Battle of Fornovo
The Battle of Fornovo , also known as the Battle of Taro , took place on July 6, 1495, 30 km southwest of Parma . The Venetians and their allies temporarily succeeded in driving the French out of Italy . It was the first major battle of the Italian Wars .
In the years before 1494 , Ludovico Sforza , who ruled the Duchy of Milan for the minor Gian Galeazzo Sforza , tried to take over power completely. Against this, King Ferdinand I of Naples , who was Gian Galeazzo's father-in-law and as such a. a. together with the Medici wanted to shift the balance of power in Italy in his favor. After Ferdinand I died in 1494 and King Charles VIII of France laid claims to the throne of Naples (which had already been held in the 13th century), France and Milan allied themselves in a common power interest against Naples. In order not to endanger the European balance of power, Charles VIII coordinated with his neighbors, who were compensated partly with money and partly with land. Ludovico received Charles VIII and his army in Milan with all honors. In Florence , Piero de 'Medici also opened the gates to the French, who, however, were driven out by the people under Pier Capponi in an uprising. This fate also befell the Medici, who had to bow to the new movement of the penitential preacher Girolamo Savonarola . Charles VIII went on plundering to Naples, which had been abandoned by the Aragonese court. Only now did the Italian states begin to understand that they had allowed a foreign army to march through their country, which in turn was beginning to appreciate the flourishing Italian renaissance . On March 31, 1495 , the Republic of Venice , Spain , Milan (under the new Duke Ludovico Sforza), Pope Alexander VI. and the Roman-German King Maximilian I. the Holy League of Venice against the expansion plans of France. The French then had to rush to withdraw from Naples and Italy. On their retreat they suffered many losses, for example at Fornovo.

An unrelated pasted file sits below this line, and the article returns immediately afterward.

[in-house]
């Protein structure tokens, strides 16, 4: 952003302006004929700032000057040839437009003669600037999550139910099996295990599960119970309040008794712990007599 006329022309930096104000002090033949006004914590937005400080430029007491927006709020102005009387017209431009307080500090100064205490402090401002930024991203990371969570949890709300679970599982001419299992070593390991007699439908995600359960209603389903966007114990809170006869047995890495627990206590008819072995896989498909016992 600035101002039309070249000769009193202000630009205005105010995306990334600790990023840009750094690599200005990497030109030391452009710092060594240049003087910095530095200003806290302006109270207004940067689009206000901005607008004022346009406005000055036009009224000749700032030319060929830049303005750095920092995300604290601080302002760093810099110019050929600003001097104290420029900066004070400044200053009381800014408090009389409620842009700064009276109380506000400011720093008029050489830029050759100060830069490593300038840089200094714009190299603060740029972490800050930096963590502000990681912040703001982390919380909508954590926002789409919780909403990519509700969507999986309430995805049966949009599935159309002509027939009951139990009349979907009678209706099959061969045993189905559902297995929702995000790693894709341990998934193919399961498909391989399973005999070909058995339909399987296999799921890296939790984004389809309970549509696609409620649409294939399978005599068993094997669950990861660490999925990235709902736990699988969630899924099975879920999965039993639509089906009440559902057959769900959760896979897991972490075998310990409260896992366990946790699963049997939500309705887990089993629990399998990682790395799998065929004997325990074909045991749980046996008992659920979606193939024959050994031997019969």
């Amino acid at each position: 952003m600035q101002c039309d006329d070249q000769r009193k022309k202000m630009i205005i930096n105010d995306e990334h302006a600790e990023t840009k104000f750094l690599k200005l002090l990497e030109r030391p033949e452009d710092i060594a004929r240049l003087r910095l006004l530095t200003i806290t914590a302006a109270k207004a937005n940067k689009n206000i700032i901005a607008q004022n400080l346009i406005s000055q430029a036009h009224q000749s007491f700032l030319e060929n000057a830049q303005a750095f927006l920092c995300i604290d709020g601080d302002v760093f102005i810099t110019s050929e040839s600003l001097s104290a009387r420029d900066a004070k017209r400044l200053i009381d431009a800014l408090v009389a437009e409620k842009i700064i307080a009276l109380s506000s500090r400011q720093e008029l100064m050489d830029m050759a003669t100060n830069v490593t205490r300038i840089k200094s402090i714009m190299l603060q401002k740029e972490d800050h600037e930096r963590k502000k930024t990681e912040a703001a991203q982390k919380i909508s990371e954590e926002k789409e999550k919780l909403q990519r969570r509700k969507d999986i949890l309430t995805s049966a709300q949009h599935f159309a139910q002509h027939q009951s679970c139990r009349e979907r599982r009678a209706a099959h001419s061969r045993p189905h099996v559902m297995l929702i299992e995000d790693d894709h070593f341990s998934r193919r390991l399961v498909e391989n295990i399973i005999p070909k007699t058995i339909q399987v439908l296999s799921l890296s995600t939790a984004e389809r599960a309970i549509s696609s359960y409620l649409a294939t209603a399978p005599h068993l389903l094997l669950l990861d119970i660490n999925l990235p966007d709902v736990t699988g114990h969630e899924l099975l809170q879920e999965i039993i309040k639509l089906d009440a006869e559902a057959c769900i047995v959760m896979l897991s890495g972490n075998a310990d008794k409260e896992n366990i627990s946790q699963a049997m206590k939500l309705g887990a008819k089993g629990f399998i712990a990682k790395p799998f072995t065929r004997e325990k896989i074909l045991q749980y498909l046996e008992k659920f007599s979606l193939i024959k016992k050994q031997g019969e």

Course of the battle
The League of Venice appointed the Margrave of Mantua , Gianfrancesco II of Gonzaga, as commander-in-chief of the joint army, which in early May 1495 began to attack the French supply lines in Italy. On May 20, Charles VIII withdrew from Naples with his troops suffering from syphilis and all sorts of booty. On July 4, the French force, which was still about 5,000 strong, reached the town of Fornovo on the Taro , where the troops of the League blocked their way.
After negotiations had failed, the French sent a reconnaissance team , which was immediately put down by an Albanian mercenary force . Running out of supplies, the French attacked in three meetings on July 6th . The first meeting ( Gian Giacomo Trivulzio ) consisted of 300 horsemen, 200 men of light infantry and 2,000 German mercenaries armed with spears, the second meeting (Charles VIII) of 600 horsemen and the majority of the (German) foot troops, the third meeting 400 horsemen and about 1,000 foot soldiers.
Francesco Gonzaga divided his powers into six lines. He wanted to attack the first and second French combat groups first and then surprise the enemy with the main body from behind.
A first cavalry attack on the foremost French lines had only moderate success because of the unfavorable terrain. On the French side, the rain neutralized the gunpowder and with it the artillery . Later on, the league gained the upper hand thanks to the use of the Venetian reserve , but the spontaneous plundering of the French entourage prevented complete success. After the stratiotes had satisfied themselves with the looting, they preferred not to take part in the now quite bloody battle.
After an hour of fighting, the French withdrew. They had lost 1,000 men, the Venetians and their allies over 2,000. In addition, the French lost all of their booty made during the Italian campaign.
Since the remaining Venetians after the battle because of their undisciplined Stratioten not nachstoßen and thus were able to reach a decision, succeeded remaining troops of Charles VIII. A happy retreat over the Alps. Charles VIII had achieved nothing on his Italian campaign. After he died a year and a half later, his successor Ludwig XII tried his hand at it . again in Italy and had a little more success. For Italy, this French campaign to Fornovo initially apparently had no further consequences. But both Italy and Europe had become aware that gleaming Renaissance Italy was politically weak and easy prey for the rising European powers. With the Italian wars, almost all Italian states lost their independence in the first half of the 16th century at the height of their economic and artistic development. Until the Risorgimento, Italy became the pawn of the great European powers.
- Wilhelm Havemann : History of the Italo-French Wars from 1494 to 1515 . Hahn, Hanover 1833, Vol. 1, pp. 119–129.
- Alessandro Benedetti: Diaria de Bello Carolino. Venice 1496.